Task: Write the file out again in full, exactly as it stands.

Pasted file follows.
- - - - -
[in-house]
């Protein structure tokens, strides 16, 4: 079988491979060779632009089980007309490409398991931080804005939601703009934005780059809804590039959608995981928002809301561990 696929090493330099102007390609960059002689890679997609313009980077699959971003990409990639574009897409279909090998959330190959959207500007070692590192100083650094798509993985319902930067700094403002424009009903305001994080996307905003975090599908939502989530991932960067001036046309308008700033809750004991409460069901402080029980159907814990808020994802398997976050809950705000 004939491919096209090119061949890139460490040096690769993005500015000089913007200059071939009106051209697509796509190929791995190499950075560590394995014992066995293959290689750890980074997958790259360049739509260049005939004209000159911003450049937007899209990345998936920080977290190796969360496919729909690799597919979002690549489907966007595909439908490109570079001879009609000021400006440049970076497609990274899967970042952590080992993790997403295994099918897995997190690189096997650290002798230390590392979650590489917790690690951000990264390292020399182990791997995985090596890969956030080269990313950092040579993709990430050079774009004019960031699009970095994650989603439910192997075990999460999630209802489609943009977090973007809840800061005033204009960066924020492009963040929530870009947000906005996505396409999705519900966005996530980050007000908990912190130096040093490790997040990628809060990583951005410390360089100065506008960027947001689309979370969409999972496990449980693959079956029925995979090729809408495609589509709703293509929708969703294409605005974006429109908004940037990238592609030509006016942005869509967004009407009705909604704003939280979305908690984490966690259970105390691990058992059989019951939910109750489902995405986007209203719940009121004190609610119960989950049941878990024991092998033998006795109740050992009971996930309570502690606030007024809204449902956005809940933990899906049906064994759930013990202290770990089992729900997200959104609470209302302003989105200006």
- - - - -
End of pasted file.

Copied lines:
[in-house]
């Protein structure tokens, strides 16, 4: 079988491979060779632009089980007309490409398991931080804005939601703009934005780059809804590039959608995981928002809301561990 696929090493330099102007390609960059002689890679997609313009980077699959971003990409990639574009897409279909090998959330190959959207500007070692590192100083650094798509993985319902930067700094403002424009009903305001994080996307905003975090599908939502989530991932960067001036046309308008700033809750004991409460069901402080029980159907814990808020994802398997976050809950705000 004939491919096209090119061949890139460490040096690769993005500015000089913007200059071939009106051209697509796509190929791995190499950075560590394995014992066995293959290689750890980074997958790259360049739509260049005939004209000159911003450049937007899209990345998936920080977290190796969360496919729909690799597919979002690549489907966007595909439908490109570079001879009609000021400006440049970076497609990274899967970042952590080992993790997403295994099918897995997190690189096997650290002798230390590392979650590489917790690690951000990264390292020399182990791997995985090596890969956030080269990313950092040579993709990430050079774009004019960031699009970095994650989603439910192997075990999460999630209802489609943009977090973007809840800061005033204009960066924020492009963040929530870009947000906005996505396409999705519900966005996530980050007000908990912190130096040093490790997040990628809060990583951005410390360089100065506008960027947001689309979370969409999972496990449980693959079956029925995979090729809408495609589509709703293509929708969703294409605005974006429109908004940037990238592609030509006016942005869509967004009407009705909604704003939280979305908690984490966690259970105390691990058992059989019951939910109750489902995405986007209203719940009121004190609610119960989950049941878990024991092998033998006795109740050992009971996930309570502690606030007024809204449902956005809940933990899906049906064994759930013990202290770990089992729900997200959104609470209302302003989105200006």